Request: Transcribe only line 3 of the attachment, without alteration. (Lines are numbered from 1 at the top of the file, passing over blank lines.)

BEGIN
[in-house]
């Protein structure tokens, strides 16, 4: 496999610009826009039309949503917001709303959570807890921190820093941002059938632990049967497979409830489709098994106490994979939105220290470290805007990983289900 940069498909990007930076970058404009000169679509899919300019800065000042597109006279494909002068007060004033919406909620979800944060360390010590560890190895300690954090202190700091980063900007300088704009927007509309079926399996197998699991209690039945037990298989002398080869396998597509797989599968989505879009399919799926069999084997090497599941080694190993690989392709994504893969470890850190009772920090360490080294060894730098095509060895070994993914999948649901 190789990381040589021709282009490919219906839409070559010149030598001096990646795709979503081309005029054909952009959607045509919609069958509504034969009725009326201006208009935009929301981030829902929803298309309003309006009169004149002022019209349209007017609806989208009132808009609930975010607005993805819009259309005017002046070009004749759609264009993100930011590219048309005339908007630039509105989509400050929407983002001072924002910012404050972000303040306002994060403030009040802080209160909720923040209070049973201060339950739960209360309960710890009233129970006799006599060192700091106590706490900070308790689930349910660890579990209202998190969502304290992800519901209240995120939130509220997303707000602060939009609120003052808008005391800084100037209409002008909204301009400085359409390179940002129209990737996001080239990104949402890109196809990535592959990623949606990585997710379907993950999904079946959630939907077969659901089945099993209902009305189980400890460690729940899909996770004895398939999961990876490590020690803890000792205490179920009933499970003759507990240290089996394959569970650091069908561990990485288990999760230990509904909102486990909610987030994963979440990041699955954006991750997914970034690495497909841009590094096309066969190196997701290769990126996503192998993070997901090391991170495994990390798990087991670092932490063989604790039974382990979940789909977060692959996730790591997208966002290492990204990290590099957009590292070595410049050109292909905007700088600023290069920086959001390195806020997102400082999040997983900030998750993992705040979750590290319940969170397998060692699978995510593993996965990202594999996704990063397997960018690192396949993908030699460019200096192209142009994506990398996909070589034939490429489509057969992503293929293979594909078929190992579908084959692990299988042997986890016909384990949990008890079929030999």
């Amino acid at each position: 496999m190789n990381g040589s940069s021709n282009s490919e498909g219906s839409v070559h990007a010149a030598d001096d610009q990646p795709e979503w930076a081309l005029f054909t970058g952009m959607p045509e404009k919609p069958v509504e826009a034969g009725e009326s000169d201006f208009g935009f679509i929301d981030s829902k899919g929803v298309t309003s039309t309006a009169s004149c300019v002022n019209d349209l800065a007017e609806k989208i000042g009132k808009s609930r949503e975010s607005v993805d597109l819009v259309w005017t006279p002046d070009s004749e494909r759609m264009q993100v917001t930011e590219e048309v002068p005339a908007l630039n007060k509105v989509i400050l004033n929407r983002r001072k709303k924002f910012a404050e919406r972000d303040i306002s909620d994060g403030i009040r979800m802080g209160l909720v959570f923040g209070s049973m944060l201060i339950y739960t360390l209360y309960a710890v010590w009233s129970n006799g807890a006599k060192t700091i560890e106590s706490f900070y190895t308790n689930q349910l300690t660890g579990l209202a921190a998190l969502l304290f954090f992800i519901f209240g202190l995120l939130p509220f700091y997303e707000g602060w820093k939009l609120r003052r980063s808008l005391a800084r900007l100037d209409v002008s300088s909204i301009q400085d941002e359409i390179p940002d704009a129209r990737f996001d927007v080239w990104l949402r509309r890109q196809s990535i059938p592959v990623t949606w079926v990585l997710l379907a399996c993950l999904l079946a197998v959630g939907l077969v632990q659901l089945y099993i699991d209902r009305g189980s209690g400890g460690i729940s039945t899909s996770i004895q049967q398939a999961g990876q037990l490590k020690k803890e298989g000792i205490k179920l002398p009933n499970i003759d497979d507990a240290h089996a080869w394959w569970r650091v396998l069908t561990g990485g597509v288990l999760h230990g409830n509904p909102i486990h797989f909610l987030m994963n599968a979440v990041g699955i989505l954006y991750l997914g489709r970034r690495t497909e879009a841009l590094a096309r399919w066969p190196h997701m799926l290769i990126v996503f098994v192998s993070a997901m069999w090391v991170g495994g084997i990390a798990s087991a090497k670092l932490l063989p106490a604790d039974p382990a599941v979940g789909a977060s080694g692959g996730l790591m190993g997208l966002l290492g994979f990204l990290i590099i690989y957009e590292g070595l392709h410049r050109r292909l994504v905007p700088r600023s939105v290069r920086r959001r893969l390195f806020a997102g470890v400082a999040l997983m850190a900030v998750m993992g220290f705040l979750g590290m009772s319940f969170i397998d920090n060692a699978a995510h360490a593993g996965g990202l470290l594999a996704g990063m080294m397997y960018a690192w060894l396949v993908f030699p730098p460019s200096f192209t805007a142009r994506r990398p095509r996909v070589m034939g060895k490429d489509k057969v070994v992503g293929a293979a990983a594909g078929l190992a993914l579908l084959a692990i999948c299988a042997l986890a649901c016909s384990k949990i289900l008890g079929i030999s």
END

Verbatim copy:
């Amino acid at each position: 496999m190789n990381g040589s940069s021709n282009s490919e498909g219906s839409v070559h990007a010149a030598d001096d610009q990646p795709e979503w930076a081309l005029f054909t970058g952009m959607p045509e404009k919609p069958v509504e826009a034969g009725e009326s000169d201006f208009g935009f679509i929301d981030s829902k899919g929803v298309t309003s039309t309006a009169s004149c300019v002022n019209d349209l800065a007017e609806k989208i000042g009132k808009s609930r949503e975010s607005v993805d597109l819009v259309w005017t006279p002046d070009s004749e494909r759609m264009q993100v917001t930011e590219e048309v002068p005339a908007l630039n007060k509105v989509i400050l004033n929407r983002r001072k709303k924002f910012a404050e919406r972000d303040i306002s909620d994060g403030i009040r979800m802080g209160l909720v959570f923040g209070s049973m944060l201060i339950y739960t360390l209360y309960a710890v010590w009233s129970n006799g807890a006599k060192t700091i560890e106590s706490f900070y190895t308790n689930q349910l300690t660890g579990l209202a921190a998190l969502l304290f954090f992800i519901f209240g202190l995120l939130p509220f700091y997303e707000g602060w820093k939009l609120r003052r980063s808008l005391a800084r900007l100037d209409v002008s300088s909204i301009q400085d941002e359409i390179p940002d704009a129209r990737f996001d927007v080239w990104l949402r509309r890109q196809s990535i059938p592959v990623t949606w079926v990585l997710l379907a399996c993950l999904l079946a197998v959630g939907l077969v632990q659901l089945y099993i699991d209902r009305g189980s209690g400890g460690i729940s039945t899909s996770i004895q049967q398939a999961g990876q037990l490590k020690k803890e298989g000792i205490k179920l002398p009933n499970i003759d497979d507990a240290h089996a080869w394959w569970r650091v396998l069908t561990g990485g597509v288990l999760h230990g409830n509904p909102i486990h797989f909610l987030m994963n599968a979440v990041g699955i989505l954006y991750l997914g489709r970034r690495t497909e879009a841009l590094a096309r399919w066969p190196h997701m799926l290769i990126v996503f098994v192998s993070a997901m069999w090391v991170g495994g084997i990390a798990s087991a090497k670092l932490l063989p106490a604790d039974p382990a599941v979940g789909a977060s080694g692959g996730l790591m190993g997208l966002l290492g994979f990204l990290i590099i690989y957009e590292g070595l392709h410049r050109r292909l994504v905007p700088r600023s939105v290069r920086r959001r893969l390195f806020a997102g470890v400082a999040l997983m850190a900030v998750m993992g220290f705040l979750g590290m009772s319940f969170i397998d920090n060692a699978a995510h360490a593993g996965g990202l470290l594999a996704g990063m080294m397997y960018a690192w060894l396949v993908f030699p730098p460019s200096f192209t805007a142009r994506r990398p095509r996909v070589m034939g060895k490429d489509k057969v070994v992503g293929a293979a990983a594909g078929l190992a993914l579908l084959a692990i999948c299988a042997l986890a649901c016909s384990k949990i289900l008890g079929i030999s």